Cloud vs. On-site: A Consideration of Security

Cloud vs. Local hosting

The recent CloudFlare breach [‘cloudbleed’] has raised major concerns over digital security. Still, the question remains – which is safer; online (cloud) or on-site (local)? And what steps can be taken to ensure the highest possible level of protection?
On-site security issues include physical theft of servers or paperwork, loss of data due to fire or natural disasters and [accidental] confidentiality issues if documents are not adequately classified or protected.
Cloud security concerns are almost entirely related to malicious cyber-attacks including data access – especially with regard to confidentiality. The benefits of cloud over on-site include remote access, specific control over privacy and permissions, improved communication and, overall, convenience.

Enoron’s Top Tips for Cloud Safety

  • Use reliable Service Providers (e.g. Google Cloud Platform).
  • Check if provider(s) have strong privacy policies and established reputation.
  • If your service providers are based in United States, and your​ Firm operates in Europe, check that your service providers have (opt in) Privacy Shield.
  • Review Terms & Conditions to ensure adequate level of data protection is provided.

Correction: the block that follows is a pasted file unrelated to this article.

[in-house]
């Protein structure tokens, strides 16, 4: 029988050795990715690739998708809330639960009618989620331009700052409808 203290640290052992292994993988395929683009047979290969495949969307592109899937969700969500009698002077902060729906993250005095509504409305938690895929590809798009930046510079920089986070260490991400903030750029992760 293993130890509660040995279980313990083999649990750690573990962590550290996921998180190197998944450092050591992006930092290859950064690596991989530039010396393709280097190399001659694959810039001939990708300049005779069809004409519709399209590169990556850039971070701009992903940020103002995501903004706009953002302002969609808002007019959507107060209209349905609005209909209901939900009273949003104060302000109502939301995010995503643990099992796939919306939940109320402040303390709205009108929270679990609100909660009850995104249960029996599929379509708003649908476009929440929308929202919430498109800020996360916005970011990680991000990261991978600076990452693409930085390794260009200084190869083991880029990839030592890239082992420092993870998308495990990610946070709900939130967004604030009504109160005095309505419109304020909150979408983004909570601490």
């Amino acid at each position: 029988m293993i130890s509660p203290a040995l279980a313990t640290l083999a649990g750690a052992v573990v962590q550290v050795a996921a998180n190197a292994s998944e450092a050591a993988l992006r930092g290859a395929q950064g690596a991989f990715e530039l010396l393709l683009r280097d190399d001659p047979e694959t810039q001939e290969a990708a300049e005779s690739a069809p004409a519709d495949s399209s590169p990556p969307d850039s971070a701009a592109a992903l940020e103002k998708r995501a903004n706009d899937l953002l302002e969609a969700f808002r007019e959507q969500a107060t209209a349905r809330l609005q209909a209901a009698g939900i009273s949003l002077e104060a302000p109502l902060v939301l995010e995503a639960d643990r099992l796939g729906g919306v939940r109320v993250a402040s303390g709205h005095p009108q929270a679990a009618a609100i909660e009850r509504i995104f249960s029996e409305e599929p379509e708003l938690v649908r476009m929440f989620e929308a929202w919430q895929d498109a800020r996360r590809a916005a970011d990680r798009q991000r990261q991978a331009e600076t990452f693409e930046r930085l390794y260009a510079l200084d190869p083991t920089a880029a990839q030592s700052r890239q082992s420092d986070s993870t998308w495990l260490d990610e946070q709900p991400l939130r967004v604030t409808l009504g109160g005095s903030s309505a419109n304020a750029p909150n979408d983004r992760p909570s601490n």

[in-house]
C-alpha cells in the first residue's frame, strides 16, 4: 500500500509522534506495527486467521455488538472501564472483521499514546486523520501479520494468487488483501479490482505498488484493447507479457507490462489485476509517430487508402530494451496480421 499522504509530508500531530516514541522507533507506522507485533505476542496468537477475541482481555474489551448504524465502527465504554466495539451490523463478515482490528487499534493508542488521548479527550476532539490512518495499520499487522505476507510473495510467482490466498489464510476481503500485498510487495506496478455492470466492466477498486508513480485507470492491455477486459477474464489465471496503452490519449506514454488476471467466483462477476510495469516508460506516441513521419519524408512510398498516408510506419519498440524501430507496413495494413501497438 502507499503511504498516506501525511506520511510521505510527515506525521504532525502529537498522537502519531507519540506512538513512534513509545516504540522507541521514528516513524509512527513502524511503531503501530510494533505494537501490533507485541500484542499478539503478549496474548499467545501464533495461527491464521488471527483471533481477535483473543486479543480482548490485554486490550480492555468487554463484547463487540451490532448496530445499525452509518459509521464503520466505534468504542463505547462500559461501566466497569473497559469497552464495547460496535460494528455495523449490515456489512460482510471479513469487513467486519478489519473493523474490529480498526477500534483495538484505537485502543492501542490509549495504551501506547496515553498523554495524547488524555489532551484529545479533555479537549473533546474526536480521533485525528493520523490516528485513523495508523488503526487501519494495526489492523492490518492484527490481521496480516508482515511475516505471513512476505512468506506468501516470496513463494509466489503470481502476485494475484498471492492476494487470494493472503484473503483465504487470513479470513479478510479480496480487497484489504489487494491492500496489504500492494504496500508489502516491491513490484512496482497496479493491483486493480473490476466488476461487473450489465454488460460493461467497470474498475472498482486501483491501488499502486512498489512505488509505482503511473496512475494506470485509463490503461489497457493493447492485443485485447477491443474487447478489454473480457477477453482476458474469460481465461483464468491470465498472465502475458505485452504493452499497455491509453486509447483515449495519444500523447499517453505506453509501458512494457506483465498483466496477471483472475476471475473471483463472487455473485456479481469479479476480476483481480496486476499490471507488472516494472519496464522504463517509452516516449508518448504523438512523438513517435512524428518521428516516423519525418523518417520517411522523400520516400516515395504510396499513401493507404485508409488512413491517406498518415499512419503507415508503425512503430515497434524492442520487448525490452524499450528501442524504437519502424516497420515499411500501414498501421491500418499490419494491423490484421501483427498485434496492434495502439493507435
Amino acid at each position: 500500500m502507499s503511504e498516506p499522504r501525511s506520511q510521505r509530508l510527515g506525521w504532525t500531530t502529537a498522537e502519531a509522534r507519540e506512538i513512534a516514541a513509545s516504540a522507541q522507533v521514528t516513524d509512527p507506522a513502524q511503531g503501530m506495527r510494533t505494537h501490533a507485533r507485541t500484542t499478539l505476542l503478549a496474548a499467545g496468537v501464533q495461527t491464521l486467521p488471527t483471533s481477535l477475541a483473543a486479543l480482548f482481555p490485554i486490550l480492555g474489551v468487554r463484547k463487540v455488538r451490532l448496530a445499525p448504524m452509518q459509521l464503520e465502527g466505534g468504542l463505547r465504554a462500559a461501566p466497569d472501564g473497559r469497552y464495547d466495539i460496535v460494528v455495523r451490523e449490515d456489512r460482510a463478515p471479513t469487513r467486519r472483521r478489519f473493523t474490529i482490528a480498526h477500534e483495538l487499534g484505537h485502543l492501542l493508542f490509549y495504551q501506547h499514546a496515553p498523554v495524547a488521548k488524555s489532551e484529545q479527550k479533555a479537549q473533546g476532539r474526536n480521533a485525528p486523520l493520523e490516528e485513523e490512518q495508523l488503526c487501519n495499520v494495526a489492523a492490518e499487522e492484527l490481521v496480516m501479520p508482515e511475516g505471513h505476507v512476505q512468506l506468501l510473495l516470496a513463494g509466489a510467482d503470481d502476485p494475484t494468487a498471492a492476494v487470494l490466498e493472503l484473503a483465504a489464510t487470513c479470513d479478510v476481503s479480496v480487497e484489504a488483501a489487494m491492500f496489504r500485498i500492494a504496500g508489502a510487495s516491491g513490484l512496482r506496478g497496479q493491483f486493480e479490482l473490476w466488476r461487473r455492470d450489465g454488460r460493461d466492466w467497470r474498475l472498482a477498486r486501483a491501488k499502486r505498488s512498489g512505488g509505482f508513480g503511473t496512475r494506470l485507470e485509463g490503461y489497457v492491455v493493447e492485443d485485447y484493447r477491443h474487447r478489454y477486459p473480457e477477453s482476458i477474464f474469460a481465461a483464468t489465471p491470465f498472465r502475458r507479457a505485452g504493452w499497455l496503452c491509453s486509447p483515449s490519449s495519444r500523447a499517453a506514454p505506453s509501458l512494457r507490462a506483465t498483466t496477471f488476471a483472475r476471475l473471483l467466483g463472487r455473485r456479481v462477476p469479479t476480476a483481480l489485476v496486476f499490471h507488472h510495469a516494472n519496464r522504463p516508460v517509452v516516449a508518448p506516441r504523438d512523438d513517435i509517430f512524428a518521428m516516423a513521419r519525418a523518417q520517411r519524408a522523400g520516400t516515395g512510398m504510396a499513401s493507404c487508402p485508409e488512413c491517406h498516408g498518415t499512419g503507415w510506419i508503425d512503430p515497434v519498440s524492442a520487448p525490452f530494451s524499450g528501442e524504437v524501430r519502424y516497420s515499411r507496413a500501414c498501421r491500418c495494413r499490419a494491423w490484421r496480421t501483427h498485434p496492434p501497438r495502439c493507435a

If the above criteria are covered, then it’s most likely cloud solutions will be more secure than on-site solutions.
Maintaining on-site security costs money. Hardware and software solutions require regular updating to ensure up-to-date infrastructure. This, in turn, requires IT support or a strong level of expertise for adequate on-site data management and storage.
Generally only large corporations have enough funds to adequately and affordably maintain on-site infrastructure.
Moreover, even if all the above is covered, physical access to servers and adequate permissions need to be managed to avoid security breaches.
Considering cloud providers like Google use military grade security, such as custom screws and proprietary components to make it extra difficult to physically access hardware, the case is clear:
Unless your firm has the resources and expertise of companies like Google; you should use cloud providers instead of on-site servers.

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